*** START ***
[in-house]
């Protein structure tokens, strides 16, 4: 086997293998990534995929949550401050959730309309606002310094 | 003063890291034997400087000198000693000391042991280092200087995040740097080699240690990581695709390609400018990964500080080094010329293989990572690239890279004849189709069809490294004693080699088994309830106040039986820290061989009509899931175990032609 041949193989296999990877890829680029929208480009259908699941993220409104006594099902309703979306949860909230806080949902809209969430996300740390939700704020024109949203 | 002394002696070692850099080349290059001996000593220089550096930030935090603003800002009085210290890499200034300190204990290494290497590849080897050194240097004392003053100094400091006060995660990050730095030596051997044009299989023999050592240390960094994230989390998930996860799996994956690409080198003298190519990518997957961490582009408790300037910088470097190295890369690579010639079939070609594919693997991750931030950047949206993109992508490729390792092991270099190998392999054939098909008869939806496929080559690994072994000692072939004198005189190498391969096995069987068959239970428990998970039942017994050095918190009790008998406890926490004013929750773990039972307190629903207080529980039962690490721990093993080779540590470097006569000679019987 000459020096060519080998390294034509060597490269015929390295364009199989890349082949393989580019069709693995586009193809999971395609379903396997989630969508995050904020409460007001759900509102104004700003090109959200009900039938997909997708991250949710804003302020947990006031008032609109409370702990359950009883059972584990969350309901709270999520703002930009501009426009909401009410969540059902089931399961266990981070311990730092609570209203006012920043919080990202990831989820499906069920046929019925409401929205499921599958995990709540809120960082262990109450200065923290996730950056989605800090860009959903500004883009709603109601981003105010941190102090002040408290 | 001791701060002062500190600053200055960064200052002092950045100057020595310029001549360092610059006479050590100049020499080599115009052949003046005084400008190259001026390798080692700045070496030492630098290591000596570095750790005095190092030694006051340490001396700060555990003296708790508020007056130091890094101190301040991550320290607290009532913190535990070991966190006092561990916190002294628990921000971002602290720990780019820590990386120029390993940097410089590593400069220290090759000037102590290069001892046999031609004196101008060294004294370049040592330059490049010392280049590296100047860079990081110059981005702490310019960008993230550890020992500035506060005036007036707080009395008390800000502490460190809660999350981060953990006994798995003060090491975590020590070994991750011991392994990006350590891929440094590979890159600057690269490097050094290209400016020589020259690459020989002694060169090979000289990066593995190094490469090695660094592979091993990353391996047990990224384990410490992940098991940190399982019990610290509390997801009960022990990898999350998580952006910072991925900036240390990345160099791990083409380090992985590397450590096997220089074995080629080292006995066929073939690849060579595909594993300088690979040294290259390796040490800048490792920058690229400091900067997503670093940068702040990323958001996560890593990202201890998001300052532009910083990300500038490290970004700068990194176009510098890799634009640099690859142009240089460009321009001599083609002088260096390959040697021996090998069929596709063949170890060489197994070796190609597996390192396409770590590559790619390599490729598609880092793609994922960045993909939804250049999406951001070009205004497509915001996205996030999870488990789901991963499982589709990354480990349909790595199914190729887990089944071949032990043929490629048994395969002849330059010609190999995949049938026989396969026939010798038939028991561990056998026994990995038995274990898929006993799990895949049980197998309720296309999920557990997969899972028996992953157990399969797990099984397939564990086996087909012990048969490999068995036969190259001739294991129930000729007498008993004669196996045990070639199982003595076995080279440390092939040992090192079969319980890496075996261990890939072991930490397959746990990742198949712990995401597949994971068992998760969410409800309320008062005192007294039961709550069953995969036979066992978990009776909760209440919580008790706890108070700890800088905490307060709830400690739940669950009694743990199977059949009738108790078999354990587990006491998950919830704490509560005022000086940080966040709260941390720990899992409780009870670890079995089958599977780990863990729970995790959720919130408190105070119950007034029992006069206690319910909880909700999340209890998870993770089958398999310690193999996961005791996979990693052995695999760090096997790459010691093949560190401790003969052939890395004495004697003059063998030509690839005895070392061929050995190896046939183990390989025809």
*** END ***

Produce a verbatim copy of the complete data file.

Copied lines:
[in-house]
């Protein structure tokens, strides 16, 4: 086997293998990534995929949550401050959730309309606002310094 | 003063890291034997400087000198000693000391042991280092200087995040740097080699240690990581695709390609400018990964500080080094010329293989990572690239890279004849189709069809490294004693080699088994309830106040039986820290061989009509899931175990032609 041949193989296999990877890829680029929208480009259908699941993220409104006594099902309703979306949860909230806080949902809209969430996300740390939700704020024109949203 | 002394002696070692850099080349290059001996000593220089550096930030935090603003800002009085210290890499200034300190204990290494290497590849080897050194240097004392003053100094400091006060995660990050730095030596051997044009299989023999050592240390960094994230989390998930996860799996994956690409080198003298190519990518997957961490582009408790300037910088470097190295890369690579010639079939070609594919693997991750931030950047949206993109992508490729390792092991270099190998392999054939098909008869939806496929080559690994072994000692072939004198005189190498391969096995069987068959239970428990998970039942017994050095918190009790008998406890926490004013929750773990039972307190629903207080529980039962690490721990093993080779540590470097006569000679019987 000459020096060519080998390294034509060597490269015929390295364009199989890349082949393989580019069709693995586009193809999971395609379903396997989630969508995050904020409460007001759900509102104004700003090109959200009900039938997909997708991250949710804003302020947990006031008032609109409370702990359950009883059972584990969350309901709270999520703002930009501009426009909401009410969540059902089931399961266990981070311990730092609570209203006012920043919080990202990831989820499906069920046929019925409401929205499921599958995990709540809120960082262990109450200065923290996730950056989605800090860009959903500004883009709603109601981003105010941190102090002040408290 | 001791701060002062500190600053200055960064200052002092950045100057020595310029001549360092610059006479050590100049020499080599115009052949003046005084400008190259001026390798080692700045070496030492630098290591000596570095750790005095190092030694006051340490001396700060555990003296708790508020007056130091890094101190301040991550320290607290009532913190535990070991966190006092561990916190002294628990921000971002602290720990780019820590990386120029390993940097410089590593400069220290090759000037102590290069001892046999031609004196101008060294004294370049040592330059490049010392280049590296100047860079990081110059981005702490310019960008993230550890020992500035506060005036007036707080009395008390800000502490460190809660999350981060953990006994798995003060090491975590020590070994991750011991392994990006350590891929440094590979890159600057690269490097050094290209400016020589020259690459020989002694060169090979000289990066593995190094490469090695660094592979091993990353391996047990990224384990410490992940098991940190399982019990610290509390997801009960022990990898999350998580952006910072991925900036240390990345160099791990083409380090992985590397450590096997220089074995080629080292006995066929073939690849060579595909594993300088690979040294290259390796040490800048490792920058690229400091900067997503670093940068702040990323958001996560890593990202201890998001300052532009910083990300500038490290970004700068990194176009510098890799634009640099690859142009240089460009321009001599083609002088260096390959040697021996090998069929596709063949170890060489197994070796190609597996390192396409770590590559790619390599490729598609880092793609994922960045993909939804250049999406951001070009205004497509915001996205996030999870488990789901991963499982589709990354480990349909790595199914190729887990089944071949032990043929490629048994395969002849330059010609190999995949049938026989396969026939010798038939028991561990056998026994990995038995274990898929006993799990895949049980197998309720296309999920557990997969899972028996992953157990399969797990099984397939564990086996087909012990048969490999068995036969190259001739294991129930000729007498008993004669196996045990070639199982003595076995080279440390092939040992090192079969319980890496075996261990890939072991930490397959746990990742198949712990995401597949994971068992998760969410409800309320008062005192007294039961709550069953995969036979066992978990009776909760209440919580008790706890108070700890800088905490307060709830400690739940669950009694743990199977059949009738108790078999354990587990006491998950919830704490509560005022000086940080966040709260941390720990899992409780009870670890079995089958599977780990863990729970995790959720919130408190105070119950007034029992006069206690319910909880909700999340209890998870993770089958398999310690193999996961005791996979990693052995695999760090096997790459010691093949560190401790003969052939890395004495004697003059063998030509690839005895070392061929050995190896046939183990390989025809």